The Mosquito Creek location, said Ashley, has been an eyesore that will be restored.
"This is basically as degraded a habitat as you can get," he said of the estuary's current condition.
Barry Chilibeck, with Northwest Hydraulic Consultants, another partner in the restoration project, said the Mackay Creek construction has made vast improvements on the salmon run already, but more changes are still to come.
"There were some real serious impediments in this estuary in Mackay Creek," said Chilibeck. One of the impediments was a large concrete weir that created an obstacle for the migrating fish.
"This developed a really high drop and the chum and the coho salmon that came in the estuary at low tide, there was no way for them to get over that weir," said Chilibeck. "When that happened it made them subject to predation in the lower estuary by seals. One of the primary things was getting rid of that weir and that's what we did."
The weir is being replaced with a naturalized creek outlet, said Chilibeck, which gives the salmon a more natural channel to climb up at any tide level.
"The second part of the project is along this shoreline, along the west side," he said. "What you don't see is a lot of salt marsh and vegetation, and that's primarily because the elevations that those are sitting at are too low."
To solve that problem, Chilibeck said pads would be built at the right elevation that will allow a salt marsh community, such as plants, to develop as well as putting in wood to keep geese away.
Tom Tasaka, project director at Seaspan, said construction crews at Mackay have had to work with the tides, adding that crews have started as early as 2 a.m. He said the project is right in line with Seaspan's core values and collaborating with the other groups was important.
"I'm a project director so to make anything happen you have got to do things in a partnership," said Tasaka.
Bodwell High School, located adjacent to Mackay Creek estuary, has also been involved in the process, including educational efforts.
Paul Yuen, president of Bodwell, said they have students from 38 countries attending the school this fall and having the exposure to Mackay Creek is an important learning experience.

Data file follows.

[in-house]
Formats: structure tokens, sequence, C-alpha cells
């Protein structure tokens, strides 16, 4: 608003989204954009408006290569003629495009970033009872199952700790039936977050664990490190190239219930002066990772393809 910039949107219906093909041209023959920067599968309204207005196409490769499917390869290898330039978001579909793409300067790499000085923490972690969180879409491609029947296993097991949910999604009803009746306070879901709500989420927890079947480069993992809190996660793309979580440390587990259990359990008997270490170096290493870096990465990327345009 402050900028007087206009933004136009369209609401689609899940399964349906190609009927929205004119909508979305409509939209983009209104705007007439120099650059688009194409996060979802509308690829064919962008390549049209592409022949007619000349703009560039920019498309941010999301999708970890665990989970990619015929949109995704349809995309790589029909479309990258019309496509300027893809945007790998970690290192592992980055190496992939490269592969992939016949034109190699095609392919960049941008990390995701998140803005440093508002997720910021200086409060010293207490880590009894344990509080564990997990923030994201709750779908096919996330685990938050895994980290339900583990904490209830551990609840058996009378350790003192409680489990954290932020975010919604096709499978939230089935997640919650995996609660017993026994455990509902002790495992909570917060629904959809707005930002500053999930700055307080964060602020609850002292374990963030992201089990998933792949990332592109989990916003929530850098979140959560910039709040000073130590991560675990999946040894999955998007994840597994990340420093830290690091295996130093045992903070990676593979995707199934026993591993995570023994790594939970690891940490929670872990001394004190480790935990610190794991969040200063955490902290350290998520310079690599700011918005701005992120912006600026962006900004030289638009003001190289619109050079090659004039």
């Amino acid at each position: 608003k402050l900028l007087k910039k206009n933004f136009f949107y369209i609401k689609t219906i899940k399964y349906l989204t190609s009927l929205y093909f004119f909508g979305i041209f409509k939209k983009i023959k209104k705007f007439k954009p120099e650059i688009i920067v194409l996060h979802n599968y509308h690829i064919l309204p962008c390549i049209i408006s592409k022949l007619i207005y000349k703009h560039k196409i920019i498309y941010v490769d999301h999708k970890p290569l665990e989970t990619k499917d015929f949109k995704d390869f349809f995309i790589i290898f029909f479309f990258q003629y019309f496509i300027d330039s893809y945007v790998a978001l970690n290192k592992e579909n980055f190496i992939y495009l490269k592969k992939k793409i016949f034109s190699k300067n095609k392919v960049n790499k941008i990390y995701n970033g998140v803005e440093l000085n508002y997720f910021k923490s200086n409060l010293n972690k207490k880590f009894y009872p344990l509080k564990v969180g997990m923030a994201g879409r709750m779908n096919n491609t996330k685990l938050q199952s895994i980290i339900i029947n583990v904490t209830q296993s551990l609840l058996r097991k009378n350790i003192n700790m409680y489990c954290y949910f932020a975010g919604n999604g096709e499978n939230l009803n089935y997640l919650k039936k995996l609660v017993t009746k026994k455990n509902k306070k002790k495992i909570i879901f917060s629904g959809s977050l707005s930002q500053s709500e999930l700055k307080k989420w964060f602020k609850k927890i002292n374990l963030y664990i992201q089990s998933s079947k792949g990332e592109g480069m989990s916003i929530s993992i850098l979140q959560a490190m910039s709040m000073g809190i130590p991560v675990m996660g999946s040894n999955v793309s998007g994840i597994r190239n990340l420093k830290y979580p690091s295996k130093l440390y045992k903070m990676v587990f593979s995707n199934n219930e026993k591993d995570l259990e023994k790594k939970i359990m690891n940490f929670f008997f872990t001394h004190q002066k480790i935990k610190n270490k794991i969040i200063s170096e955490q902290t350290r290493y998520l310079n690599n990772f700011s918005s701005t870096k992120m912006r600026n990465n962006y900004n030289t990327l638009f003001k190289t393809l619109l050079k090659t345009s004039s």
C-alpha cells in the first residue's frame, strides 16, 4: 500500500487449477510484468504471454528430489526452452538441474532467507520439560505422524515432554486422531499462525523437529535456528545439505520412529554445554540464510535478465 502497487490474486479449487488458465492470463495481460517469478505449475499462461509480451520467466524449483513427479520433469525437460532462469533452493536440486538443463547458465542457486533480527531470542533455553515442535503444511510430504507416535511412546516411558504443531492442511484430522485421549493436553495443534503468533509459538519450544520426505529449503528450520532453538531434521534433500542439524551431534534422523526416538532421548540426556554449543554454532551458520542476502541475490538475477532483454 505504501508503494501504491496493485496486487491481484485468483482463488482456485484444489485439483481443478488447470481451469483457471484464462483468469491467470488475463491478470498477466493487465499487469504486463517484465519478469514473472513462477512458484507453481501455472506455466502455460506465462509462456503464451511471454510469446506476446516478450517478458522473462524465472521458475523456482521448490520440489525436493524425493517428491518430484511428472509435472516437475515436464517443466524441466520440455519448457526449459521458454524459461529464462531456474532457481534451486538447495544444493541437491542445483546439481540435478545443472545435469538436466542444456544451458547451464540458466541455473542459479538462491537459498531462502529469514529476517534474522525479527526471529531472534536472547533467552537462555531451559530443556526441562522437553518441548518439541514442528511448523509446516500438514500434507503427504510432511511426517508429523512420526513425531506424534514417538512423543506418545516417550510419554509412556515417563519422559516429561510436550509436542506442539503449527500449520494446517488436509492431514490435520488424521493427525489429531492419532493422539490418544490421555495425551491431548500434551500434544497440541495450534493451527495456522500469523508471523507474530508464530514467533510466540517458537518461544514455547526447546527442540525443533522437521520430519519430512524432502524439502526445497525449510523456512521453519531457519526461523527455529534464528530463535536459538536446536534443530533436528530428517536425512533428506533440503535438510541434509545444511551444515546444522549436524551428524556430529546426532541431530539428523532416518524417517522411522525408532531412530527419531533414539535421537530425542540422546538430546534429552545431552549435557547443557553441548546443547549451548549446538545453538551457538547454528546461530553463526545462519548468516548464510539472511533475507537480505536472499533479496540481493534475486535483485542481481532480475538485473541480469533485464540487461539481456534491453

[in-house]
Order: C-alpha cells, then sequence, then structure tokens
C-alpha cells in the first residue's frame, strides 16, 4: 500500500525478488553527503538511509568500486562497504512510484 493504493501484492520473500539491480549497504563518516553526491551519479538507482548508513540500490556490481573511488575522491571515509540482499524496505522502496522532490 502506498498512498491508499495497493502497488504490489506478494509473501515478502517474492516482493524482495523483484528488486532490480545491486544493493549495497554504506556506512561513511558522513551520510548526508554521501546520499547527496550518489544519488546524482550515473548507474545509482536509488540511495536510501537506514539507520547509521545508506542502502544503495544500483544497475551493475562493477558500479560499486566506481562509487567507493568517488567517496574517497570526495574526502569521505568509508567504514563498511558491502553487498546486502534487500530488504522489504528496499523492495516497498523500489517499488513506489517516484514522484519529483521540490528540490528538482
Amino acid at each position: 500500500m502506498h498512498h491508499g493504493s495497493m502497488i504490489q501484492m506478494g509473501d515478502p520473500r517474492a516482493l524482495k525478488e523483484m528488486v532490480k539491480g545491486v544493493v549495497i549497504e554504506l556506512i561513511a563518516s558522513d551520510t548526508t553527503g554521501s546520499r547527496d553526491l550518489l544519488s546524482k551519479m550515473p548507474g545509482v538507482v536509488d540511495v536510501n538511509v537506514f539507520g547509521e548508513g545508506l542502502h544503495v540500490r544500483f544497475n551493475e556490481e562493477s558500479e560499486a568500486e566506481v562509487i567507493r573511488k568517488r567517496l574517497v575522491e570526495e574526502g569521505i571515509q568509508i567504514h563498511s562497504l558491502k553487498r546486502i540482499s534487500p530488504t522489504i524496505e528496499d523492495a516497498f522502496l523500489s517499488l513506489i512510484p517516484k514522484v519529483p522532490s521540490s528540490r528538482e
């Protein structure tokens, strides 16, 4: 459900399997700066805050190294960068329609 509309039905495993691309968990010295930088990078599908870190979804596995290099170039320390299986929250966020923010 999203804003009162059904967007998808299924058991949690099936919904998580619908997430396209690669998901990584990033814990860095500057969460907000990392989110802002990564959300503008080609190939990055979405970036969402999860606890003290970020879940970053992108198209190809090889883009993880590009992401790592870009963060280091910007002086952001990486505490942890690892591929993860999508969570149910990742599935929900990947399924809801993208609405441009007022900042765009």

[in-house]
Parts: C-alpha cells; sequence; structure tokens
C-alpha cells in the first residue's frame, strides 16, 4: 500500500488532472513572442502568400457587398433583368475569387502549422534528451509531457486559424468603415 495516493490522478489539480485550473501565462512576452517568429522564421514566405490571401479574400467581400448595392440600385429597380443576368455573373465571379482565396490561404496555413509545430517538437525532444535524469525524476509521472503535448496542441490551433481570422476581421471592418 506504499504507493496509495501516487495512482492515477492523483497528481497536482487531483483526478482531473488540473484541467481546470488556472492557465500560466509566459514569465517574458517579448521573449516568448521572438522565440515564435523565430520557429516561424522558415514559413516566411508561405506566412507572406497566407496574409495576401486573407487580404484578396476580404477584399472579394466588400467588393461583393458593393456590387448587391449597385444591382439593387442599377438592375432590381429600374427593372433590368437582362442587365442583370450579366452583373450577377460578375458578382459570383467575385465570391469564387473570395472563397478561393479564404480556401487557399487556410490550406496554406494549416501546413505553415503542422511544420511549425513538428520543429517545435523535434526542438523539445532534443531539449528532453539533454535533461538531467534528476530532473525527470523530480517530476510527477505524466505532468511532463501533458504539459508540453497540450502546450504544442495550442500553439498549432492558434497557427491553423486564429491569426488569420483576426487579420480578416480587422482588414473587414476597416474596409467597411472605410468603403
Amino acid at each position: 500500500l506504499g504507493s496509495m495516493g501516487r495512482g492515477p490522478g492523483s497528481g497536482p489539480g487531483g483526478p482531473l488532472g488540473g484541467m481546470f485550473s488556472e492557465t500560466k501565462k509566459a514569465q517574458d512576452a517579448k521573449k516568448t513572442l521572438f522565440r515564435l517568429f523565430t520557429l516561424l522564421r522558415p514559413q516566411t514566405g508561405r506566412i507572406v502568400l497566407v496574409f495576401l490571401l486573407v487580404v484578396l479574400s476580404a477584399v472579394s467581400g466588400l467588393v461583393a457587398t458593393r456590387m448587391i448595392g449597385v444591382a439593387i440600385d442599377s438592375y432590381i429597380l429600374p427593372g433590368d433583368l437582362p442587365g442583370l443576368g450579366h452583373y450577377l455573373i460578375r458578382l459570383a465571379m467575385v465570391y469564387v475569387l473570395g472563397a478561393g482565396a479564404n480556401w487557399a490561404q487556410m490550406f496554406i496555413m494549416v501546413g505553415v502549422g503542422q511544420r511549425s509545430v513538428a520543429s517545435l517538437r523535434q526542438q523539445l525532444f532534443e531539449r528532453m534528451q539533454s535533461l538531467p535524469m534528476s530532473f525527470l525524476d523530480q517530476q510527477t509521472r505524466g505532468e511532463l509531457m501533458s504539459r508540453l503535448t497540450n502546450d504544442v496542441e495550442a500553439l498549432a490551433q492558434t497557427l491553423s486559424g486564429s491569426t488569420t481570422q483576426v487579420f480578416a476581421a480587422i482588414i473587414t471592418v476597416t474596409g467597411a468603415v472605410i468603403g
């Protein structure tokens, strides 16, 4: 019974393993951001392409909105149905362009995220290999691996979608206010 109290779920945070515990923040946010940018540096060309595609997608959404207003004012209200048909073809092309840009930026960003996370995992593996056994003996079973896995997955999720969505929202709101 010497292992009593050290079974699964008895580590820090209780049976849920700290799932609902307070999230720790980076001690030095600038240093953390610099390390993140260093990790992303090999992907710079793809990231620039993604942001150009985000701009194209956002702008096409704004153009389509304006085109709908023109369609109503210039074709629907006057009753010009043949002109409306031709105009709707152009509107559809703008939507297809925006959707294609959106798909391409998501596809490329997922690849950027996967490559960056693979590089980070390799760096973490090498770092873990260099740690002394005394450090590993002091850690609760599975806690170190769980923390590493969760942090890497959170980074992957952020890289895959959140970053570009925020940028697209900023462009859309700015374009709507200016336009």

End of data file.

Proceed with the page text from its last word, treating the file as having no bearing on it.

"Most of these students come from developing countries and they have a lot of challenges in their environment," said Yuen. "We are going to mobilize the whole school community to be taking part, to be observing, to be helping, to be getting their hands dirty, and hopefully they can bring this back to their own country."
Along with the City of North Vancouver, the federal government has also helped contribute to the project.
Andrew Saxton, MP for North Vancouver, said the federal government has 104 projects on the go across the country.
"It's great because every layer of government involved is making it happen," said Saxton of the North Vancouver projects. "It's really impressive to see that happening."
Brian Springinotic, CEO of HCTF, said the benefit of restoring the estuaries will go back into the community and that keeping the estuaries in pristine condition will fall on the shoulders of those in the surrounding areas.
"We are looking to local partners to monitor the sites," said Springinotic. "Each one is going to be different. The solution to who will sustain them will vary from site to site."
Estuaries, though small in size and in numbers, said Ashley, are disproportionately important because of their ecological significance.
"It's like for cars or transportation, it's a big sort of meeting place of creatures from all those different environments - aquatic, terrestrial, marine and fresh water - and so when you lose those, it's like the lights at an intersection go out, things start to fall apart," said Ashley.
"Without functioning estuaries you can't have healthy salmon populations, you've got a chain with a broken link."